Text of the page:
Moholoholo Wildlife Rehabilitation Centre – Year End Update

Big Boy is a lion who has stolen the hearts of visitors from around the world, but sadly his thunderous roar will never again be heard. No more will anyone catch a glimpse of this particular king of the jungle. Children of all ages have been captivated by his appearance and roar, but as of October 23, Big Boy was put down.

Moholoholo Wildlife Rehabilitation Centre has had the distinct pleasure of Big Boy’s company since he was a small cub. In that time he created an amazing bond with Brian, which is part of what made the lion so special. Big Boy was like a giant teddy bear who loved attention and company.

His illness is still not diagnosed but the autopsy showed his heart was like jelly, his kidneys were swollen and his lungs flat and he became blind. Through this entire time he still hung on, slowly walking around although bumping into things, his determination to live brought tears to all who looked at him in this condition.

Recently in the news was the case of the farmer who sought a permit to shoot several lions in order to protect his livestock. After obtaining the permits and completing the task he discovered three female cubs who were now motherless. He immediately felt the weight of responsibility and contacted Brian at the Wildlife Rehab Centre. Moholoholo Wildlife Rehabilitation Center immediately took the cubs in where they were sedated for tuberculosis testing.

In other news the baby leopard Delilah has taken ill, she arrived at the centre in September of last year. Within a few days’ time her condition deteriorated rapidly and with veterinarian assistance some initial steps were taken. Delilah’s mood was quite somber and she was exhibiting blood in her stool. She was nothing like her normal bouncy, happy self. She was made comfortable in the clinic but overnight she worsened. Delilah became very lethargic and dehydrated. To avoid the risk of her worsening further, Brian quickly decided to take her to a vet in town. She was reluctant to enter the travel box but soon she was in and whisked away as soon as the doors were closed.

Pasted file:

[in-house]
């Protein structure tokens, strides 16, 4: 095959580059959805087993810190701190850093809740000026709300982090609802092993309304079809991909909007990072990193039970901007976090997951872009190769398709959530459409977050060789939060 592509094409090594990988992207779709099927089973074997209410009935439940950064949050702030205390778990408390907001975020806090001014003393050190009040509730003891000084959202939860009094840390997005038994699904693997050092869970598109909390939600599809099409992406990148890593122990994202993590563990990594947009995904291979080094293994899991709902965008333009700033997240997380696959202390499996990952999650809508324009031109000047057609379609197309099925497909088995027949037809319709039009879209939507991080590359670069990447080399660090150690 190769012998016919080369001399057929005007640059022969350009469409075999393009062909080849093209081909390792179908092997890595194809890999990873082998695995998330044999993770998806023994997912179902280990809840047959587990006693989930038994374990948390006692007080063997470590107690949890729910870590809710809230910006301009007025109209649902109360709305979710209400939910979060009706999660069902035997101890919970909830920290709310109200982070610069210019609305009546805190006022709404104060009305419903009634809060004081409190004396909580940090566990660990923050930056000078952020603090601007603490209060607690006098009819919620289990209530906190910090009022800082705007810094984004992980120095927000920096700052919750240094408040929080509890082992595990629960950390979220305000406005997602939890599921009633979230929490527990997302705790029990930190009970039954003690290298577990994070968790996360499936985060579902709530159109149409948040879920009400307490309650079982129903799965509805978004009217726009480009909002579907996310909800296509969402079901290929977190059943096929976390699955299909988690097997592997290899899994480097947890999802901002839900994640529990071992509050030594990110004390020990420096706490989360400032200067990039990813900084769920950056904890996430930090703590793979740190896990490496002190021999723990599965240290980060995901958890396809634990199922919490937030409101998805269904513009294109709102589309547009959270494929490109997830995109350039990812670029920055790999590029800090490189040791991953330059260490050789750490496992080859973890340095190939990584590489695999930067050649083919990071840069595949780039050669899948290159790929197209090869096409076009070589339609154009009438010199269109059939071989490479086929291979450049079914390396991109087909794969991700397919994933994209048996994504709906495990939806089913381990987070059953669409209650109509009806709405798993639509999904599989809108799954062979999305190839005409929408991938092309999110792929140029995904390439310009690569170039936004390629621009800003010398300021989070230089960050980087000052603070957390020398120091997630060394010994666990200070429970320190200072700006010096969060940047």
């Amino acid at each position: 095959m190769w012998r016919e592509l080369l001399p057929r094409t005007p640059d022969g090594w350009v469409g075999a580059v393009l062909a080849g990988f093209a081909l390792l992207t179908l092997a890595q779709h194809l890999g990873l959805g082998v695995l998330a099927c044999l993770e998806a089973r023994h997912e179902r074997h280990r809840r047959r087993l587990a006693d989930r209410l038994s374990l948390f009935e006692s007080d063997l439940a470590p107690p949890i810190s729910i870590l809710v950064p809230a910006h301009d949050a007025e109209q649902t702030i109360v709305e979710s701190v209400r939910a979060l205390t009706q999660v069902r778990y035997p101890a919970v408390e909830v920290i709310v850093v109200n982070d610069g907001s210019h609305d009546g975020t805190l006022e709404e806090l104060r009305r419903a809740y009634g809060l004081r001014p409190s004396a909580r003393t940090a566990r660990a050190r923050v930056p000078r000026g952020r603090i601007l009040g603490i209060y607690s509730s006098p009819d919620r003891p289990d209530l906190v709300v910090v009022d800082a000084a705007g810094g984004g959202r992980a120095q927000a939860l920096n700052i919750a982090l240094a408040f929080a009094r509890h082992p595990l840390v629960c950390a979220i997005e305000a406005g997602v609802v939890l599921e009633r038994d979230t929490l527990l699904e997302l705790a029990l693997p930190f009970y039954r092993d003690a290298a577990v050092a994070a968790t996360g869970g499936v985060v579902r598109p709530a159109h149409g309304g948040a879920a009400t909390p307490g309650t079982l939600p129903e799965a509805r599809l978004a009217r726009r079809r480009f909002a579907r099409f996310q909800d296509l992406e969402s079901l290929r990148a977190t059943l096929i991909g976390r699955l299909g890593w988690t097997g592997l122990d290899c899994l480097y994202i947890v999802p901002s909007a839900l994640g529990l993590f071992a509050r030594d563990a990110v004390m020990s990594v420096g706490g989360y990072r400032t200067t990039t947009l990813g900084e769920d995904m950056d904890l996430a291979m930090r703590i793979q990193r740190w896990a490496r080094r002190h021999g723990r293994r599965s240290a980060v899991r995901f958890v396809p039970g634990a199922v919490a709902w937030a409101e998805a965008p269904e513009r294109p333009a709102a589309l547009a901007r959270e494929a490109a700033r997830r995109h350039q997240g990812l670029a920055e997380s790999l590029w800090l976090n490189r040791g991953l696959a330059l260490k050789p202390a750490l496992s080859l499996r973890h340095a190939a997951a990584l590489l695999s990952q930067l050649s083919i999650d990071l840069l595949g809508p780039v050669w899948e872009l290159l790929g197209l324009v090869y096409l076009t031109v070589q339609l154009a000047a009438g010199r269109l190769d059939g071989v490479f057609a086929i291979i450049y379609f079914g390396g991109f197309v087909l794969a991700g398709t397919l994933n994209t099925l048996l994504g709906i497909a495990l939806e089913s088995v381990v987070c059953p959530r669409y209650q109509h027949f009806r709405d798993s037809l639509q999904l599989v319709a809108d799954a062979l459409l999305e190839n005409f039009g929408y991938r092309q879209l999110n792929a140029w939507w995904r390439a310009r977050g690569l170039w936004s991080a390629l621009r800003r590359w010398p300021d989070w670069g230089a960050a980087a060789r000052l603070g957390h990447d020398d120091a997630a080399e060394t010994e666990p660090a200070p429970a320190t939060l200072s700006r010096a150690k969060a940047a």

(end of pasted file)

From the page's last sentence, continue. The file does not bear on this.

On arrival she was sedated and the veterinary team attended to her. With a flurry of movement she was quickly receiving multiple bags of fluid and antibiotics. Several tests were performed but no source of bacterial infection could be found. While these results did not rule out infection from another source it left us with no firm answer. With further treatment and observation needed she was left at the vet.

Leaving Delilah was very emotional; however the entire team realized she was in great hands. Within a couple of days she was back home and residing in the clinic for recuperation. Students were unaware that while Delilah was with the vet she could wander the room, much as she had at the wildlife rehabilitation centre. Despite being hand raised you can never be absolutely certain about how a leopard will behave and no one had been in her enclosure since she arrived. Thanks to Brian’s actions and generosity students were given an unexpected treat. He opens the clinic cage and allows Delilah to wander around the room. Being so close to this wonderful creature the students were stunned into silence. However, they quickly recovered as evidenced by the rapid clicking of cameras. Hundreds of pictures were taken and Delilah appeared at ease and at home walking among the students.

During the visit Brian made sure to explain to the students that this was a rare opportunity with the leopard, Delilah. The main reason she was suddenly so docile was the change in environment, everything was unfamiliar to her. The same could not be said for the habitat in which she lives, there she would be much more confident and hence aggressive. Playing with Delilah in her enclosure could result in great injury to the human body. Everyone drank in this opportune moment in time and we all rejoiced to have our girl, safe and sound back at the wildlife rehabilitation centre.

Read more about wild animal rescue and rehabilitation. If you would like to make a donation, please visit our Wildlife Rehabilitation website for further details.

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